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A Missing Piece of Entrepreneurship – Oliver DeMille

determinedyoungmanI write a lot about entrepreneurship, even though my main focus is freedom.

The reason for this is simple: free nations are always nations with a strong entrepreneurial sector. There are no exceptions in history.

Put simply, the great free nations of human experience had a flourishing free enterprise. This was true in ancient Athens and ancient Israel, the Swiss free era and the Frank golden age, the free periods of the Saracens and also the Anglo-Saxons, the American founding era and the modern free nations of Britain, U.S., Canada, Japan and Europe, among others.

Take away free enterprise, and a nation’s freedom always declines. Shut down the entrepreneurial spirit, and liberty rapidly decreases.

The main reason freedom rises or falls with entrepreneurialism is simple:

  1. To succeed as an entrepreneur, a person must exhibit the character traits of initiative, innovation, ingenuity, creativity, wise risk-taking, sacrifice, tenacity, frugality, resilience, and perseverance.
  2. These characteristics are precisely the things that through history have proven necessary for free citizens to stay free.

The large majority of responses when I write about entrepreneurship are thoughtful, insightful, and even wise.

But once in a while when I write an article pointing out the importance of free enterprise and entrepreneurship to freedom, I get a strange response. I call it “strange” because it shows that some people don’t quite understand what I mean by entrepreneurship. Such comments go something like this:

“I’m a born entrepreneur, and I’ve started dozens of businesses, so I understand that…”

“I have a list of ideas for successful entrepreneurial projects — could you suggest which of these might be the best options…”

“My spouse is constantly starting entrepreneurial ventures and using up our capital in such schemes, and your article made him want to do several more of them…”

These types of sentences are a real head-scratcher. Why? Because this isn’t what successful entrepreneurship and free enterprise is all about. Not at all.

Successful entrepreneurs typically start 2-4 businesses during their life, not dozens, and at least one of them becomes an important enterprise. The free market just doesn’t reward people who start dozens of businesses, frequently jumping around from business to business.

People who are constantly engaged in their latest “start-up” aren’t really following the entrepreneurial path. They’re just endlessly repeating the first part of it. Free enterprise rewards those who stick with a business until it becomes a real success, or who learn from the mistakes of the past and then stick with the next venture until it truly prospers.

A lot of successful entrepreneurs have had a failure or two, but not many of them have spent their years working on dozens of businesses. They soon learn to pick one and do what it takes to succeed. They buckle down and go through the process of turning their company into something.

In fact, many successful owners have suggested that it takes about 10,000 hours, or even more, to become good enough at a business or economic sector to make it profitable. Those who are constantly jumping around just can’t ever get there.

When people talk about an entrepreneurial attitude or viewpoint of always starting another business, that’s one thing. But it’s not the same thing as tenaciously persevering until one business flourishes — and then tenaciously persevering as it keeps thriving.

This latter approach is the kind of entrepreneurship that builds a nation. It’s more than just a posture or a habit of starting a bunch of businesses. It’s more than liking the idea of business ownership. It’s more than talking about being your own boss.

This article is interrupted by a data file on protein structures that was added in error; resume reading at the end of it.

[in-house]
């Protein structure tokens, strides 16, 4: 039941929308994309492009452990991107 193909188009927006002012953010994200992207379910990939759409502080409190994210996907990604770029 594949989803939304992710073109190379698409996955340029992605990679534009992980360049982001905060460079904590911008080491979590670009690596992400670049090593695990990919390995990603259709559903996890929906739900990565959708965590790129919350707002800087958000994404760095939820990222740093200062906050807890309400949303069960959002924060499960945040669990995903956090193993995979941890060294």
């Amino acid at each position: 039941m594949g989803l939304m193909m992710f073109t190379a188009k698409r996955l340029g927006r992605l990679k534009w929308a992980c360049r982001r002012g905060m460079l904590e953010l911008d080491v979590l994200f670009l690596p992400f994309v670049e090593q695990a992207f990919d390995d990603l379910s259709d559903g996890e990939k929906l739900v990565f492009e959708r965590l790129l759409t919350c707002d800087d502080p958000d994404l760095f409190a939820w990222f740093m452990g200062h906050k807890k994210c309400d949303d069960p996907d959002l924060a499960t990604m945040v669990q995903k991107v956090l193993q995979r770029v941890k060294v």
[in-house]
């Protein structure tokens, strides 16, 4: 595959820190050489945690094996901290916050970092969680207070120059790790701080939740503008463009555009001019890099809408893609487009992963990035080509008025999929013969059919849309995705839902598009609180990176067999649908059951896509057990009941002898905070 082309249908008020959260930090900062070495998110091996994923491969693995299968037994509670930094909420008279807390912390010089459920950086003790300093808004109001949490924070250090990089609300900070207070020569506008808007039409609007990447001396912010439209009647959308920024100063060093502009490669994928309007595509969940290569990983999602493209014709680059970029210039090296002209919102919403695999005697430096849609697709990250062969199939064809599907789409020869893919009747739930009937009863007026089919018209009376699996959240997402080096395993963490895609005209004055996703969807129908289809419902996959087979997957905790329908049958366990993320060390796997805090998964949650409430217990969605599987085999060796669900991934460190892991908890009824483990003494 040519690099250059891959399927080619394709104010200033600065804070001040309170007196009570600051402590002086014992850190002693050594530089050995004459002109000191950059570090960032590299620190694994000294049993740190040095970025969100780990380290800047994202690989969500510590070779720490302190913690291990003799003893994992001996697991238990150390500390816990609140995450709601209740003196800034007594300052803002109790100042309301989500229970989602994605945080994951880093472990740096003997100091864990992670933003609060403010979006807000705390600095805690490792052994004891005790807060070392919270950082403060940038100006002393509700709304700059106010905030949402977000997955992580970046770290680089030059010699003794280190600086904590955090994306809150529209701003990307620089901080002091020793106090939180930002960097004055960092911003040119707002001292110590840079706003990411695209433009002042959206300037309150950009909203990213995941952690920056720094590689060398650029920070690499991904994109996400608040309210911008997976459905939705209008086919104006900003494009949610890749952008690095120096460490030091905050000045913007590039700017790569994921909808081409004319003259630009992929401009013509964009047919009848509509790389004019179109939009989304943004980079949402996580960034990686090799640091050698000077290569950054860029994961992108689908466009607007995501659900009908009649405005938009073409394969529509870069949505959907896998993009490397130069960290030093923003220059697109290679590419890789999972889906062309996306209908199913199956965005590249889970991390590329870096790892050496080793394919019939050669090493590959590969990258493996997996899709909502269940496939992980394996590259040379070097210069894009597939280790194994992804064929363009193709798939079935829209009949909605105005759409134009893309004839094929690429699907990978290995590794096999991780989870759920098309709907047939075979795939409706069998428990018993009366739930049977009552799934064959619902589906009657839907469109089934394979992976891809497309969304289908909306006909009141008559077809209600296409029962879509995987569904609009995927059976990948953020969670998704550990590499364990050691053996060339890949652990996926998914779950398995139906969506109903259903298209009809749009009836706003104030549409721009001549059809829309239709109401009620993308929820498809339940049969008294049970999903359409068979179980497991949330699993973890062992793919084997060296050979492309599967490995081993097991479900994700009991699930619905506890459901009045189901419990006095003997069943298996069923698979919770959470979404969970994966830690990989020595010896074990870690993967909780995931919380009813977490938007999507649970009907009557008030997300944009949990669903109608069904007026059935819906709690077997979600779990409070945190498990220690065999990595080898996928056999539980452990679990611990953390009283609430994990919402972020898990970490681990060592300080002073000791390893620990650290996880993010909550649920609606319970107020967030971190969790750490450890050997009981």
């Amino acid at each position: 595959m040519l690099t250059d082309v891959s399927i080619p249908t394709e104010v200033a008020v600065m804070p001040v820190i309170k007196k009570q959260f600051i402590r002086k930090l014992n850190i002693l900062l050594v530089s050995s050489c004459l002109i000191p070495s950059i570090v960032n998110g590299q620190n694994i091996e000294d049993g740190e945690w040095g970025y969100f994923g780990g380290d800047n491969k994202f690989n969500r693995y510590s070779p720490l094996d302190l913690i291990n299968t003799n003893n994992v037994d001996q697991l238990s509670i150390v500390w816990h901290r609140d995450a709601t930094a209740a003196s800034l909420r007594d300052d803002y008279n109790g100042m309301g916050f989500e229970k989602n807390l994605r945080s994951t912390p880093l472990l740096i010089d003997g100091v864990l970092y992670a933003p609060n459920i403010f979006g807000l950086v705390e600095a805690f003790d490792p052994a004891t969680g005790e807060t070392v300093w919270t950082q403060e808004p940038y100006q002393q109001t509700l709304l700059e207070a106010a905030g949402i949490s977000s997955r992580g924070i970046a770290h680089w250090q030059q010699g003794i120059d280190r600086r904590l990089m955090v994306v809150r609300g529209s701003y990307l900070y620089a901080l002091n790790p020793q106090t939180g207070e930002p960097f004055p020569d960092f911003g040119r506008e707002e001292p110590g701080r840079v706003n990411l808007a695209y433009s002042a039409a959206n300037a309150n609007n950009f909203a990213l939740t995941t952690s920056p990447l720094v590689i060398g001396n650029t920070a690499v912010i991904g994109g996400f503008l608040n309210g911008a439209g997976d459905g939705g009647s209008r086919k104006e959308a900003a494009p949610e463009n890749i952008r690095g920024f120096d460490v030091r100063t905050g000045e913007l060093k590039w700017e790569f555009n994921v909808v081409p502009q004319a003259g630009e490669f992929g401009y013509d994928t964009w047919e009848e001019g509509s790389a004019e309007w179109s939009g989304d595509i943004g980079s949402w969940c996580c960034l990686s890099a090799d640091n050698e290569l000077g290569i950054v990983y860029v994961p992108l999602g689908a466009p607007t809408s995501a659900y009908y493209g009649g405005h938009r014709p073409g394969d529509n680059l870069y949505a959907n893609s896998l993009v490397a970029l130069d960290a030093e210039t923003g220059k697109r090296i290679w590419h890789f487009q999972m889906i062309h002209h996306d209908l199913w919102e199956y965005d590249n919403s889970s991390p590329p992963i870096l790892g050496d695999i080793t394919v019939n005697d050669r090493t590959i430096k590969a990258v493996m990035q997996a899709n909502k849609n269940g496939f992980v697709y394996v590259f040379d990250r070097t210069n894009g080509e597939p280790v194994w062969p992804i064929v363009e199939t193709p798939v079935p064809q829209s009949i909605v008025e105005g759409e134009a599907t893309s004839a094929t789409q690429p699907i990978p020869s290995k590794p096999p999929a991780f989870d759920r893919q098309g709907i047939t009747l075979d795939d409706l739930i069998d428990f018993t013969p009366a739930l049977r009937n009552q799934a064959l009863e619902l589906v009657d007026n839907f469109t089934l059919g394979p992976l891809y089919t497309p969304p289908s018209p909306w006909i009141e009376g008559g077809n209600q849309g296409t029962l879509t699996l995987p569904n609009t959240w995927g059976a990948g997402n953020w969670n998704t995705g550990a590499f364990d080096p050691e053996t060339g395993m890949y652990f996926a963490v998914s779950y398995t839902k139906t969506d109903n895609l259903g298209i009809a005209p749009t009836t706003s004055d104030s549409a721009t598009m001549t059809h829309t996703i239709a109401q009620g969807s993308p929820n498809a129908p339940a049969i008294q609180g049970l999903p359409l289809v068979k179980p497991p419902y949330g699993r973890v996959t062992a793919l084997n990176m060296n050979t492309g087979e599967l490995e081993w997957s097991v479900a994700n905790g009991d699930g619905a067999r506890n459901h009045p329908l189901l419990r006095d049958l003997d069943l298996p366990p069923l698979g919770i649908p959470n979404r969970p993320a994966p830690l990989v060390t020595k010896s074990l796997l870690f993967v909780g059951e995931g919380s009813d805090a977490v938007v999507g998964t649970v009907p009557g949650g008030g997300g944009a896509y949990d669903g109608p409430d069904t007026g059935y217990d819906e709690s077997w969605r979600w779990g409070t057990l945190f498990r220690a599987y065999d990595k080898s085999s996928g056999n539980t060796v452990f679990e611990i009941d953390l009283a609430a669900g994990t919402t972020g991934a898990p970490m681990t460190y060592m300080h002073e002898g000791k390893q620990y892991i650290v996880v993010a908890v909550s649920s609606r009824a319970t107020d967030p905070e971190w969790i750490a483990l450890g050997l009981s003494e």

It takes an incredible amount of hard work and tenacity to make a business truly work. Nothing else really gets the job done — for entrepreneurship, or for freedom.

This might seem like a little thing, like a meaningless play on words, but it isn’t. It is huge!

Entrepreneurship doesn’t spur liberty in a society just because some people have an independent, “I’ll do it myself” or “I’d rather be my own boss” attitude. That’s part of it, but there’s more.

Free enterprise is great when the enterprises work. This happens only when the small business owner pays the price to become a successful leader and make the enterprise blossom and grow.

Again, this might not always occur — and it never comes easily — but the leaders who build a free nation are those who hunker down and do the hard work to make it happen. Even if they fail, they make it happen the next time. One dedicated day at a time. Through all the hard times and challenges. Even when everyone else would have given up.

A nation with a lot of such entrepreneurs has a real chance at freedom.

A nation without them never does.


odemille Oliver DeMille is the New York Times, Wall Street Journal and USA Today bestselling co-author of LeaderShift: A Call for Americans to Finally Stand Up and Lead, the co-founder of the Center for Social Leadership, and a co-creator of TJEd.

Among many other works, he is the author of A Thomas Jefferson Education: Teaching a Generation of Leaders for the 21st Century, The Coming Aristocracy, and FreedomShift: 3 Choices to Reclaim America’s Destiny.

Oliver is dedicated to promoting freedom through leadership education. He and his wife Rachel are raising their eight children in Cedar City, Utah.


  1. Was the gap widened or narrowed by this article?


    The “types of sentences” that have you perplexed do seem to show that many individuals do not understand what it means to be an entrepreneur. But it seems to me that following the head scratching there might be place for filling in some gaps between being a “wantraprenuer” and a productive individual. Is it possible that the gap, instead, may have been made even wider by describing the tenacity of a Steve Jobs or stick-tuitiveness of a Tony Hseih.

    I believe that individuals can be true entrepreneurs and not have to stick with one business or idea (or two to four, for that matter). There are different ‘parts’ of entrepreneurship, and if an individual finds he (or she) can prosper in any one of the segments, he’ll flourish individually while increasing prosperity in his community, state, and so on. AND, I believe, he can effectively call themselves ‘Entrepreneurs.’

    If a person is talented at starting businesses and can better fulfill his or her own self interests by starting and selling businesses, then that is what they should do. Others may have talents for buying businesses, ideas, or innovations that have been proven and be able to take these toward greater prosperity. Others, still, may have a talent for buying into businesses that are hurting and turning them around (Marcus Lemonis, Bain Capital come to mind). I believe anyone proficient in any of these (or other) segments of entrepreneurship, then they are indeed entrepreneurs.